Christmas Evil--a.k.a. You Better Watch Out-- has gained a reputation as a rather obscure holiday horror film, and doesn't really fit into the typical killer Santa category. It's admittedly a bizarre film. At its start, it's even a little slow and boring. But upon closer inspection, you can see the main character's decline into mental fragility coming into full view. The holidays are a precarious time for anyone who has had any trauma or loss in their life, and our sad Santa is suffering from a particular kind of PTSD.
On Christmas Eve, young Harry Stadling and his younger brother witness Santa Claus putting gifts under the Christmas tree. Shortly thereafter, when Harry should be in bed, he hears murmuring and goes downstairs to take a look. He sees Santa and his mother fondling each other and looking to take things to the next level. Shocked, Harry rushes to the attic where, in the throes of hurtful dismay, he cuts himself on a snow globe he throws to the floor.
Thirty-some years later, Harry is weirdly and thoroughly obsessed with the man in the red suit. He awakes each morning to a Christmas carousel alarm, plays carols all day, and has his entire apartment decorated for Christmas no matter what month it is. He himself even dresses like Santa to sleep. Though it's obvious he has some mental health issues, Harry manages to hold down a low level management position at the Jolly Dreams toy factory. His co-workers make fun of him behind his back and trick him into working extra shifts on the assembly line making toys.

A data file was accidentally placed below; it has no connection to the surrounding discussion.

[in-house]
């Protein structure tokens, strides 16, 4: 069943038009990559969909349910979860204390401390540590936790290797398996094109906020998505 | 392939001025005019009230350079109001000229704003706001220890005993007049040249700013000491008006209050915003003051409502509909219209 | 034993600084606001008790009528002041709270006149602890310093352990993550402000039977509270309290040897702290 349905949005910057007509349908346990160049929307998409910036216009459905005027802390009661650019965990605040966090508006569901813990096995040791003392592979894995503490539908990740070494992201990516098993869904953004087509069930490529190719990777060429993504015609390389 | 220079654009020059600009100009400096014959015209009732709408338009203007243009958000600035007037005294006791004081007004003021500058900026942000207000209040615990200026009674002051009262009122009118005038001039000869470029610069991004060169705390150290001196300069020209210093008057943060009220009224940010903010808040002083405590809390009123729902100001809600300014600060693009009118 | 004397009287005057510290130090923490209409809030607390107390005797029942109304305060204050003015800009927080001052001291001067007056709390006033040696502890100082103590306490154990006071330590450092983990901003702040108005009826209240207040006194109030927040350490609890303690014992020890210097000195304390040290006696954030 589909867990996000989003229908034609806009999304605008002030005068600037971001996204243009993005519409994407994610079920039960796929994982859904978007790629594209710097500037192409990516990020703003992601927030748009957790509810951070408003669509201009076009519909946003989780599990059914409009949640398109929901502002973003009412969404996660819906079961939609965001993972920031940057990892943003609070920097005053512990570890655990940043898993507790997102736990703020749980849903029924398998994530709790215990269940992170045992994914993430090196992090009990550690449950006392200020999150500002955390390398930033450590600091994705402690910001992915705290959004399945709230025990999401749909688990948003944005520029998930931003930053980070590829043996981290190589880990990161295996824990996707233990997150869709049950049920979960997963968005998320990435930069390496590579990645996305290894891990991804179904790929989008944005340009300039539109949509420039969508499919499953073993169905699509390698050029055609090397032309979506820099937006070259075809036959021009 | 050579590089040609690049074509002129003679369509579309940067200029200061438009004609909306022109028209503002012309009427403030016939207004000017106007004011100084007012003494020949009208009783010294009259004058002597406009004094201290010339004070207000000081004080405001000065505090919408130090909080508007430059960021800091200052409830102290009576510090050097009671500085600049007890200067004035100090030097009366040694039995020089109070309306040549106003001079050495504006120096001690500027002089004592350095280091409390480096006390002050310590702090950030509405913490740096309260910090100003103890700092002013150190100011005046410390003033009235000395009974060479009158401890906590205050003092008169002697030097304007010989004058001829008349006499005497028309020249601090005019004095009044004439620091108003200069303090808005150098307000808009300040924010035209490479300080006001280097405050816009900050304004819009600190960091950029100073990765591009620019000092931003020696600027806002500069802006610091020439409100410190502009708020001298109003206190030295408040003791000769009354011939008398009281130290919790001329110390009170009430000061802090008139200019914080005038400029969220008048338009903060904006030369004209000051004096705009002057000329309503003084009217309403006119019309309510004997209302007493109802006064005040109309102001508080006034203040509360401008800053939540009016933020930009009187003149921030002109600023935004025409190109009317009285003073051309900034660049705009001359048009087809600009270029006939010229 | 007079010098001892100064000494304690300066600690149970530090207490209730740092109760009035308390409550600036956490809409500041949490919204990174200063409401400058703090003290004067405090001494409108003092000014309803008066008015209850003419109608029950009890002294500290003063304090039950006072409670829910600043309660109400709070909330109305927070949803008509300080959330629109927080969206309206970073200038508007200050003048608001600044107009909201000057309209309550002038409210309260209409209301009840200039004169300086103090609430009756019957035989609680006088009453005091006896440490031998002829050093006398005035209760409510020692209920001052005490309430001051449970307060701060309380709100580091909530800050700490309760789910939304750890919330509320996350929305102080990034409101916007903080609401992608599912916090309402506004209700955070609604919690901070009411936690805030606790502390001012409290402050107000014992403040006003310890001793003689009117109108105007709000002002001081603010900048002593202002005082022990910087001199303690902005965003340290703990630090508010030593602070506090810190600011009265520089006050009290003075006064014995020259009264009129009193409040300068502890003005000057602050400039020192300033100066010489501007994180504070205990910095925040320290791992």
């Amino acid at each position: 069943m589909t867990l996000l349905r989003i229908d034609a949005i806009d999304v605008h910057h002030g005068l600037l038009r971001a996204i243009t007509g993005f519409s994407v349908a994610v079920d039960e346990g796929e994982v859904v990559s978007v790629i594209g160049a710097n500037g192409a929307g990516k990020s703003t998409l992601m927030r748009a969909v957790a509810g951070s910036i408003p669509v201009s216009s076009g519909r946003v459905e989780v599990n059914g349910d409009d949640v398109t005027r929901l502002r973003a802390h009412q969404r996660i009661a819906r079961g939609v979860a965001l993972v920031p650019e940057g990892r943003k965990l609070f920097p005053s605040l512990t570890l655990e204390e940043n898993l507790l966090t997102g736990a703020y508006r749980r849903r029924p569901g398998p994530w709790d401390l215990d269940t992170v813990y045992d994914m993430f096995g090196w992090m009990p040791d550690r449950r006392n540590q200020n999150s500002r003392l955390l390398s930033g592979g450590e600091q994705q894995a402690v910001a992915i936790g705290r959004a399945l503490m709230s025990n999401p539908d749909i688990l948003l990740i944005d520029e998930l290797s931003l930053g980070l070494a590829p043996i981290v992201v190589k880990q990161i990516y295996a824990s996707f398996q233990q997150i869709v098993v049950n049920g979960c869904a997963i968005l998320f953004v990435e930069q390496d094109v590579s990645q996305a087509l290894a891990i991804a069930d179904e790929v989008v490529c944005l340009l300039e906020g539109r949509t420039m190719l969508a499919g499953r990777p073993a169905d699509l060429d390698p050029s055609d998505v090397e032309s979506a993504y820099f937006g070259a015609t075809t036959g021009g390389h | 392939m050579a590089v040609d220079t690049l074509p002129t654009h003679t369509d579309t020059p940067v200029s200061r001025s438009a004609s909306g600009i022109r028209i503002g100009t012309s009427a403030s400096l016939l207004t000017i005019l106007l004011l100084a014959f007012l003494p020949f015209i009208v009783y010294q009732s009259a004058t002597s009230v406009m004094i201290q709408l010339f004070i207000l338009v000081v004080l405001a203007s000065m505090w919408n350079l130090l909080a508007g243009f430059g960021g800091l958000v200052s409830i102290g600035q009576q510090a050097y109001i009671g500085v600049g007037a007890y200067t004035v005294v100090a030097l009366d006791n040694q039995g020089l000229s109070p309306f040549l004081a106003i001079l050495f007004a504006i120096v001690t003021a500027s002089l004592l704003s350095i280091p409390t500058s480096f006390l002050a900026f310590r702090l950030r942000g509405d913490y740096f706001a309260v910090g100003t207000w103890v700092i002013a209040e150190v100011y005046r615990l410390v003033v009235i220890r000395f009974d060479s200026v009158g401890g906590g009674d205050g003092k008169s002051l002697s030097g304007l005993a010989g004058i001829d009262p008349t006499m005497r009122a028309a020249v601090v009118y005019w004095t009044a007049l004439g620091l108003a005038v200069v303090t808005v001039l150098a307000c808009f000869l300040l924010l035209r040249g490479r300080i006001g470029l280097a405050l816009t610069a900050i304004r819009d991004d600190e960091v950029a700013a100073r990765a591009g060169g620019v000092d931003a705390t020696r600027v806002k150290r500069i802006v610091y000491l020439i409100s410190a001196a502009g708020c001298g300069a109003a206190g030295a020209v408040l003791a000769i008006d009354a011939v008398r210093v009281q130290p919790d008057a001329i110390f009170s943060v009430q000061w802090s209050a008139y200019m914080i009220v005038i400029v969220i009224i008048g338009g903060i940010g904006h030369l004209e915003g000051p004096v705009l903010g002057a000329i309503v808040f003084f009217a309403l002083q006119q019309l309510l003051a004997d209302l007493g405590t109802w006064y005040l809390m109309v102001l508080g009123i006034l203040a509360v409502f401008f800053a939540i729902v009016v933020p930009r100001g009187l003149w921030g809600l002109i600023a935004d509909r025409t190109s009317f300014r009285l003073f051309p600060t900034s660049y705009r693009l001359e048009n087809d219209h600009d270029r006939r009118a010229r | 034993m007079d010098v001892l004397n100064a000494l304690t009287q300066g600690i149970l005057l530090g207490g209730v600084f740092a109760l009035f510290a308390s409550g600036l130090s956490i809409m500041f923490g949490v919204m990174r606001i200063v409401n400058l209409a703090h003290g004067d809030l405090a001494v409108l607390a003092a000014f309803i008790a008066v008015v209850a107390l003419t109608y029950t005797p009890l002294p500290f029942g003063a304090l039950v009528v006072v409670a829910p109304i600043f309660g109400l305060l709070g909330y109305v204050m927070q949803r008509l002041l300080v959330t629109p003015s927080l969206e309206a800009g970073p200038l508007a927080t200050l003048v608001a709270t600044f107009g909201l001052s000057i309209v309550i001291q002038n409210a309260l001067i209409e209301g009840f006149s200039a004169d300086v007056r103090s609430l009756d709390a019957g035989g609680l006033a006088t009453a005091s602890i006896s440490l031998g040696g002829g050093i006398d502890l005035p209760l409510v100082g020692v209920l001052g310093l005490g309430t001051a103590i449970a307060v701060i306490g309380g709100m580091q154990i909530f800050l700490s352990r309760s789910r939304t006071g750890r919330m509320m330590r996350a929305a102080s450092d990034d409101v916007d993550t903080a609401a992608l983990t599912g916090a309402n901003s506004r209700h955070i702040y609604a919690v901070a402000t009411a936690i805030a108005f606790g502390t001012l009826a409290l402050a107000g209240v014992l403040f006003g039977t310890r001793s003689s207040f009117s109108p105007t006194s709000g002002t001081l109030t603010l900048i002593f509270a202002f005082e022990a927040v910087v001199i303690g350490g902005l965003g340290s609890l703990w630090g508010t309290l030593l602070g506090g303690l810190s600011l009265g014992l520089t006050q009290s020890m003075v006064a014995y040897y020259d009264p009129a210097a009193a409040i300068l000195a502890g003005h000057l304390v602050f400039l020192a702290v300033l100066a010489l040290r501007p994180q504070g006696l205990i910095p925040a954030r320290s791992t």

Perhaps the most disturbing is Harry's habit of watching the neighborhood children to see who is "nice" and who is "naughty", taking it so far as to have two giant books in his apartment that he documents his findings, as in "Billy has impure thoughts" and "Susie is a little darling". While this is a disconcerting situation, it never quite gets to a creepy sexual level, thankfully.
Harry's brother Phil invites him to Thanksgiving dinner with his family but Harry can't be bothered, and cancels last minute. He's still enraged about his co-worker lying. He also gets upset when he finds out the owner of the Jolly Dreams factory is duplicitous in his idea of donating toys to kids - it turns out the staff has to work overtime and donate their own money.
While some could see this film as not worthy of a watch because it does take its time to engage viewers, building poor Harry's tale of mental sickness slowly - which in turn makes it all the more believable. The more angry he gets, the more delusional and reckless he becomes, culminating in his expected -- and quite frankly, pitiful-- downfall.
I don't mean to be preachy, after all, this is just a horror movie. But within the 90+ minute running time, there are plenty of examples of things to watch for - in the movie, and in real life. And that gives "You Better Watch Out" a whole new meaning, doesn't it?